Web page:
• Operating Agreement – An LLC operating agreement is especially helpful for multi-member LLCs. Having multiple members can open more room for misunderstandings or disagreements. An operating agreement addresses things like members’ ownership percentages, distribution of profits, roles and responsibilities, decision-making authority, and other details to guide how the business is managed.
  • Non-Disclosure Agreement (NDA) – An NDA (or confidentiality agreement) helps protect a business’s private or proprietary information from getting shared with unauthorized individuals, the public, and the competition. Business owners may want to ask vendors, project partners, contractors, or others with whom they share confidential information to sign an NDA before disclosing that information. Generally, an NDA will include a description of the type of information that should be kept confidential, the length of time it should remain confidential, and what happens if there’s a contract breach.
  • Independent Contractor Agreement – As your home-based business gains traction, you might consider outsourcing some tasks or functions (such as bookkeeping, marketing, etc.) to contractors or consultants. An independent contractor agreement (sometimes known as work for hire agreement) helps by stating the nature of the relationship between a business and the contractor (identifying that the individual is not an employee); describing the project or work involved (including the scope of that work); payment and billing terms; responsibilities of each party; and term of the agreement or deadlines. Sometimes independent contractor agreements also include non-disclosure or confidentiality language.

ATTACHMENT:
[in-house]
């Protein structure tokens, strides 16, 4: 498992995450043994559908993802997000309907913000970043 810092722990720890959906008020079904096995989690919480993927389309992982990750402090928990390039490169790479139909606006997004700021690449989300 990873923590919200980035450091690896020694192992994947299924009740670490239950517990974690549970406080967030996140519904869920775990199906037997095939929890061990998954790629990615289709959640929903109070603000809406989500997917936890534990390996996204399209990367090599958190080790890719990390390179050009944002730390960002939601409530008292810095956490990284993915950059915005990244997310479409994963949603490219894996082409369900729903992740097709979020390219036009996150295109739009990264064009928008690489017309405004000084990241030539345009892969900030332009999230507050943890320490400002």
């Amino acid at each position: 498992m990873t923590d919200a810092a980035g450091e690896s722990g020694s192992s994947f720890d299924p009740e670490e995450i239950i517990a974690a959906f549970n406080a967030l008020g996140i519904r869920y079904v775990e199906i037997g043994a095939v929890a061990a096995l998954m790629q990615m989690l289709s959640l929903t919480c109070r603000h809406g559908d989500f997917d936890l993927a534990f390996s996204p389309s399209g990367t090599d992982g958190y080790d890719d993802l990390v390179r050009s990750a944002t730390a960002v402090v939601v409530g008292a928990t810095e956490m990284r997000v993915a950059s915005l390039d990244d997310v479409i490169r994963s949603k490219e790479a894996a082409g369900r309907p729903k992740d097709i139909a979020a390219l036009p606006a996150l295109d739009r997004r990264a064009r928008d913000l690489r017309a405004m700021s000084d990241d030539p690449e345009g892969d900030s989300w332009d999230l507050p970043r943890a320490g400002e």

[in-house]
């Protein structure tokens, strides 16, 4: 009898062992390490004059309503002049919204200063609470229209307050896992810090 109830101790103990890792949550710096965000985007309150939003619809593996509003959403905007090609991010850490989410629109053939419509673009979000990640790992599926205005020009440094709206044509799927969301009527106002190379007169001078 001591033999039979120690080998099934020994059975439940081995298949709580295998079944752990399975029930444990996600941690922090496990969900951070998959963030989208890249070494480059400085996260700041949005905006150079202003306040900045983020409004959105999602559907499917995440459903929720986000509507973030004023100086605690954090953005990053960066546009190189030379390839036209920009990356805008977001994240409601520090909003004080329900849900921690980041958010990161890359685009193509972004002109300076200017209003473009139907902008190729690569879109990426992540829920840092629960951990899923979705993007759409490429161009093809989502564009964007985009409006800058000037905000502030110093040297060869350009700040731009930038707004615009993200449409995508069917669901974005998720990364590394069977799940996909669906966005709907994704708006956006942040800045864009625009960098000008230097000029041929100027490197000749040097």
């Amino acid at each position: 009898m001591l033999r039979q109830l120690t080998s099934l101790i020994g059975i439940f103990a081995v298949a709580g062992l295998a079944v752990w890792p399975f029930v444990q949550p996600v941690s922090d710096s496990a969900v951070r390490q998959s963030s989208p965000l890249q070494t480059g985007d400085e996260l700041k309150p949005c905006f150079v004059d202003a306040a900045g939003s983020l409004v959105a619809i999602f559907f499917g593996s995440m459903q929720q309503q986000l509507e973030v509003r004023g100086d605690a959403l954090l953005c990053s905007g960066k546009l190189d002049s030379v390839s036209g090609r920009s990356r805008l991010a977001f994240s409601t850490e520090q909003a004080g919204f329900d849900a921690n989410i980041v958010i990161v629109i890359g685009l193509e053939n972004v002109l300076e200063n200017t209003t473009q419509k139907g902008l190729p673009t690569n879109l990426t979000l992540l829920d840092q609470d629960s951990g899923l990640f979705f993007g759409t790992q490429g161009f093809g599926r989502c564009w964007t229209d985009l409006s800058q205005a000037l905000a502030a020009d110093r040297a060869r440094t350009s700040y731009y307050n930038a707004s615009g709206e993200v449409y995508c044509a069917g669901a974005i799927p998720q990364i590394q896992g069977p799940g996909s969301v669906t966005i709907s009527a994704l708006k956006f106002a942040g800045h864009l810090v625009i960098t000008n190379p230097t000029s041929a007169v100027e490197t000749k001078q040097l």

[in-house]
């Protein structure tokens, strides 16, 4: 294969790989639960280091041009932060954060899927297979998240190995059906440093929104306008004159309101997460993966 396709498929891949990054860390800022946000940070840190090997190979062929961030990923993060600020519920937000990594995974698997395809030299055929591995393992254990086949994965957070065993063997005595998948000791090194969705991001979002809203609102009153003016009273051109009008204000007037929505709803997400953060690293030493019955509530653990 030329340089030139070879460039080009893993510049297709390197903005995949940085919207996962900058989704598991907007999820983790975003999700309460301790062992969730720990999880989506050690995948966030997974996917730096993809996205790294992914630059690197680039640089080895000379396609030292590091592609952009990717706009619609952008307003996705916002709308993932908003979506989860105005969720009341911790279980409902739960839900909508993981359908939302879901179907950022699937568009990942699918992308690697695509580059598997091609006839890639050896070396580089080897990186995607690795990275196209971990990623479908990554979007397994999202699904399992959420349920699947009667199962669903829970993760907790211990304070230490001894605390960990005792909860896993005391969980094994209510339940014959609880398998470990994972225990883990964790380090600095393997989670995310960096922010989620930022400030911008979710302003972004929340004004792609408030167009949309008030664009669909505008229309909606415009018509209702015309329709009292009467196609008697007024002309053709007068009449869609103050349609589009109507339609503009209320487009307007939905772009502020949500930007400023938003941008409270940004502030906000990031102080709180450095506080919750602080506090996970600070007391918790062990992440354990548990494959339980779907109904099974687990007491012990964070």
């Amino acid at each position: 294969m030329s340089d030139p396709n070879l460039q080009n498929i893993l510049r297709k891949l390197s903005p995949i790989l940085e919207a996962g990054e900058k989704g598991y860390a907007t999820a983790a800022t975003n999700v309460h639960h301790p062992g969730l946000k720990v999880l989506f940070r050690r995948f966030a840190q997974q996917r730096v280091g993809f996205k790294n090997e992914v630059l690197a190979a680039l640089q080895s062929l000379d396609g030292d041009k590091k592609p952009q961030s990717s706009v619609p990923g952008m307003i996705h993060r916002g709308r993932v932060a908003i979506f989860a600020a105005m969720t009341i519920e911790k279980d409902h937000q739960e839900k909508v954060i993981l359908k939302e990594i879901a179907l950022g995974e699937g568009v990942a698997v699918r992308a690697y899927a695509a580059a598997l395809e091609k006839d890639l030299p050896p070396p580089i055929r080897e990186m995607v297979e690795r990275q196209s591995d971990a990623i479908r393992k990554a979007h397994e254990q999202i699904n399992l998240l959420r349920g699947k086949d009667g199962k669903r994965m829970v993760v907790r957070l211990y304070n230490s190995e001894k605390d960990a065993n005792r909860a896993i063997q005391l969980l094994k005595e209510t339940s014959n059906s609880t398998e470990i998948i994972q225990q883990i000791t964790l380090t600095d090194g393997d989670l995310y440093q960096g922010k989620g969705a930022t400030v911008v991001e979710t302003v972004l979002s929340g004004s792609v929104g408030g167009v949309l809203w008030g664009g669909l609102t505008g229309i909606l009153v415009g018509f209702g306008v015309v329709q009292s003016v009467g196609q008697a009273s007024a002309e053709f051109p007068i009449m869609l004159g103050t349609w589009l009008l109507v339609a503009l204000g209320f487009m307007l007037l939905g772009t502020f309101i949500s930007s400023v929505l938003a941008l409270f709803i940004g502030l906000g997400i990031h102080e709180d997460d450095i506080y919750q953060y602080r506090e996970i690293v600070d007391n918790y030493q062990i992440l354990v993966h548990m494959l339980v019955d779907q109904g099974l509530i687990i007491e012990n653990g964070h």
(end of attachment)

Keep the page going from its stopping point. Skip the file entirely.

• Service Contract – A service contract is a valuable tool to help home-based businesses that provide services to their customers. It can help prevent misunderstandings and unrealistic expectations. Typically, service contracts describe the type of work to be done, rates (including down payment or deposit requirements), billing terms and conditions, and other details pertinent to the project or working relationship.

10. Home Business Insurance

Forming an LLC or incorporating a business provides some legal protections for the company and business owner. However, the liability protection that comes with business registration has limitations. Entrepreneurs can get additional peace of mind by having business insurance policies that will cover costs or lost income in the event of lawsuits or disastrous circumstances. The type and amount of insurance coverage needed will vary depending on the business activities, assets at potential risk, and the state’s business insurance laws.

Types of Business Insurance

  • General Liability Insurance
  • Professional Liability Insurance
  • Data Breach or Cyber Liability Insurance
  • Business Interruption Insurance
  • Business Income Insurance
  • Workers Compensation Insurance (if the company has employees)
  • Commercial Auto Insurance

11. Experts You Can Trust

This is arguably one of the most important items on this home-based business checklist! I highly recommend that every entrepreneur seeks licensed legal and tax professionals to help them understand what’s required to operate their business in compliance with the laws and tax requirements in their state and local jurisdiction. And to save time, reduce legal costs, and gain the confidence that business formation and compliance filings are done accurately, I suggest using an online business filing service like CorpNet.

Ready to start a business from home? CorpNet is here to help with all your critical business filings. Schedule a consultation today!

<a href="https://www.corpnet.com/blog/author/nellieakalp/" target="_self">Nellie Akalp</a>

Nellie Akalp

Nellie Akalp is an entrepreneur, small business expert, speaker, and mother of four amazing kids. As CEO of CorpNet.com, she has helped more than half a million entrepreneurs launch their businesses. Akalp is nationally recognized as one of the most prominent experts on small business legal matters, contributing frequently to outlets like Entrepreneur, Forbes, Huffington Post, Mashable, and Fox Small Business. A passionate entrepreneur herself, Akalp is committed to helping others take the reigns and dive into small business ownership. Through her public speaking, media appearances, and frequent blogging, she has developed a strong following within the small business community and has been honored as a Small Business Influencer Champion three years in a row.